Earlier today, Apple had a press conference regarding the antenna issue with the iPhone 4 which they initially claimed was a software issue with “calculating the signal strength”. Well now we have official word from Steve Jobs at Apple and they have decided to offer a choice of free bumpers or cases (so basically cover up the metal which some people might want to keep uncovered), or if you don’t want one you can get a refund if within 30 day’s.

The free case/bumper offer is only available if you purchase your iPhone 4 before 30th September, at which point they will “review” the issue, and think about continuing, which just makes me think that they are not even thinking about correcting the iPhone 4 issue!

Apply try to point out similar issues with other phones, but I bet the effect on them is now as bad as they claim, but rather just an attempt to cover up their mistake.

You also get a nice figure of “HARD FACT” which he keeps going on about, and that is, “only” 0.55% of calls to Apple care, about the iPhone 4 are about this issue. Steve Jobs seems to not take several things into consideration, if only 10% of all buyers called Apple Care, and of them only 0.55% of people have the issue, that’s still 1650 people with the issue, BUT it’s probably more, because of all the News coverage, I wouldn’t be surprised if a LOT of people didn’t bother calling Apple Care because they were waiting for Apple to respond, as they had heard the stories from hundreds of people, and know that they would just the same response! And also add to that the people who asked their networks or the staff in the Apple shops instead of calling or even the people that couldn’t get through to Apple Care because of all the calls!

You can see the official dedicated page at: http://www.apple.com/antenna/

The video of the press conference is available here: http://events.apple.com.edgesuite.net/100716iab73asc/event/index.html

In response to this press conference, Nokia also have their say:

“Antenna design is a complex subject and has been a core competence at Nokia for decades, across hundreds of phone models. Nokia was the pioneer in internal antennas; the Nokia 8810, launched in 1998, was the first commercial phone with this feature.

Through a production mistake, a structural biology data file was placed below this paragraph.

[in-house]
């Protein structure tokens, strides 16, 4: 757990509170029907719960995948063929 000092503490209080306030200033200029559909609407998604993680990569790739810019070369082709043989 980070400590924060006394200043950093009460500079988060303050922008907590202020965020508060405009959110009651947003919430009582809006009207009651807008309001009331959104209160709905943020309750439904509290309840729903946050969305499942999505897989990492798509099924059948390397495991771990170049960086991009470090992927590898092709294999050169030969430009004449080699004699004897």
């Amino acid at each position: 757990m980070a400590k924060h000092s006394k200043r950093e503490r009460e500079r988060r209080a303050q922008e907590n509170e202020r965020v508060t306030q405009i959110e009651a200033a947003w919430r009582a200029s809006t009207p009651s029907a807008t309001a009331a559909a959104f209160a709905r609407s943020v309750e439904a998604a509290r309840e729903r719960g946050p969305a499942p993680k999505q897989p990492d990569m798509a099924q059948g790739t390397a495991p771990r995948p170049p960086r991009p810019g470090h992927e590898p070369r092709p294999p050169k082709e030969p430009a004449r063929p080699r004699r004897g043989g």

Nokia has invested thousands of man hours in studying human behavior, including how people hold their phones for calls, music playing, web browsing and so on. As you would expect from a company focused on connecting people, we prioritize antenna performance over physical design if they are ever in conflict.

In general, antenna performance of a mobile device/phone may be affected with a tight grip, depending on how the device is held. That’s why Nokia designs our phones to ensure acceptable performance in all real life cases, for example when the phone is held in either hand. Nokia has invested thousands of man hours in studying how people hold their phones and allows for this in designs, for example by having antennas both at the top and bottom of the phone and by careful selection of materials and their use in the mechanical design.”

UPDATE: RIM also have their say:

Apple’s attempt to draw RIM into Apple’s self-made debacle is unacceptable. Apple’s claims about RIM products appear to be deliberate attempts to distort the public’s understanding of an antenna design issue and to deflect attention from Apple’s difficult situation.

RIM is a global leader in antenna design and has been successfully designing industry-leading wireless data products with efficient and effective radio performance for over 20 years. During that time, RIM has avoided designs like the one Apple used in the iPhone 4 and instead has used innovative designs which reduce the risk for dropped calls, especially in areas of lower coverage.

One thing is for certain, RIM’s customers don’t need to use a case for their BlackBerry smartphone to maintain proper connectivity. Apple clearly made certain design decisions and it should take responsibility for these decisions rather than trying to draw RIM and others into a situation that relates specifically to Apple.

A ‘few’ of the slides can be seen below: